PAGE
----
Federal Mail And Wire Fraud Charges
The federal mail and wire fraud statutes are among the most commonly used tools in federal prosecutions of white-collar crimes in the United States of America. This might be because, in this day and age, nearly all frauds are alleged to have involved some means of communication that does not require people to meet in person (non-face-to-face communication). In the U.S., the government uses Title 18, United States Code, Section 1341 to prosecute people suspected of committing mail fraud. On the other hand, the government uses Title 18, United States Code, Section 1343 to prosecute people suspected of committing wire fraud.
Simply put, mail fraud involves the use of the United States Postal Service or another interstate commercial carrier such as UPS or FedEx. In contrast, wire fraud involves the use of electronic communications. Usually, mail and wire fraud offenses are charged together with other financial crimes such as health care fraud, bank fraud, computer fraud, among others.
Understanding More About Federal Mail Fraud
In addition to a scheme or artifice to defraud combined with an intention to defraud, mail fraud requires proof that a person used the United States Postal Service or another interstate commercial carrier to commit a fraudulent act. A person uses the U.S. Postal Service or another interstate commercial carrier to commit fraud when they place an item, communication, or other matter in the U.S. Mail or otherwise send one privately using an interstate commercial carrier such as FedEx or UPS.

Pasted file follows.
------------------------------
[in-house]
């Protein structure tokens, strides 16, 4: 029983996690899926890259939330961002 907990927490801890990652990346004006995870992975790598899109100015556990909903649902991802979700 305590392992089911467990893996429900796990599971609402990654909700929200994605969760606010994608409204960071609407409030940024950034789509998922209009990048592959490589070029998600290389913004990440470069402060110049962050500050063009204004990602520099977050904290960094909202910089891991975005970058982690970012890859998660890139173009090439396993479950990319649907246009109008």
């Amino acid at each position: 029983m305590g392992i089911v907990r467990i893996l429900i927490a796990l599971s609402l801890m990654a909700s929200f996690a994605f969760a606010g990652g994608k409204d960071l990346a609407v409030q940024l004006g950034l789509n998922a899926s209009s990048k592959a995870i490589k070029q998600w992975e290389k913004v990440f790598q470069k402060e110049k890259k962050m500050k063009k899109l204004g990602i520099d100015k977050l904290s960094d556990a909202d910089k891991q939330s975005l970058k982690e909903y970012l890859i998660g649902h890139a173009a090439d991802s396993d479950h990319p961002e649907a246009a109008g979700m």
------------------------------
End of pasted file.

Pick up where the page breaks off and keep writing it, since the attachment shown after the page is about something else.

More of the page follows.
According to Title 18 U.S. Code, Section 1341, anyone found guilty of mail fraud shall be fined or jailed for not more than 20 years, or both. However, some factors can lead to a person facing even more harsh penalties. For example, if a violation affects a financial institution, such an individual could be fined up to $1,000,000 and imprisoned for up to 30 years.
Understanding More About Federal Wire Fraud
Just as is with mail fraud, wire fraud involves a scheme or artifice to defraud. However, unlike mail fraud, which involves the use of mail, wire fraud involves the use of wire, radio, or television communication. According to Title 18 U.S. Code, Section 1343, it is a crime for anyone to transmit by means of wire, radio, or television communication any signals, writings, sounds, or pictures for purposes of executing a scheme or artifice.
According to Title 18 U.S. Code, Section 1343, anybody found guilty of wire fraud shall be fined or jailed for up to 20 years, or both. Just as is with mail fraud, some factors can lead to a person facing even more harsh penalties when it comes to wire fraud. For instance, if a violation occurs in relation to or involves, a benefit authorized, transmitted, transported, disbursed, or paid in connection with, a presidentially declared major emergency or disaster, such an individual could be fined up to $1,000,000 and imprisoned for up to 30 years.
Please note that both mail and wire fraud involve the use of false or fraudulent;
- pretenses; or
Contact a Skilled NYC Mail and Wire Fraud Attorney Today
There are different defense strategies an attorney can use to defend you against mail or wire fraud charges. Dedicated NYC fraud defense attorney, Mark I. Cohen, can help you determine the best defense strategy to employ in your case. Contact us today at 212-732-0002 to schedule a consultation.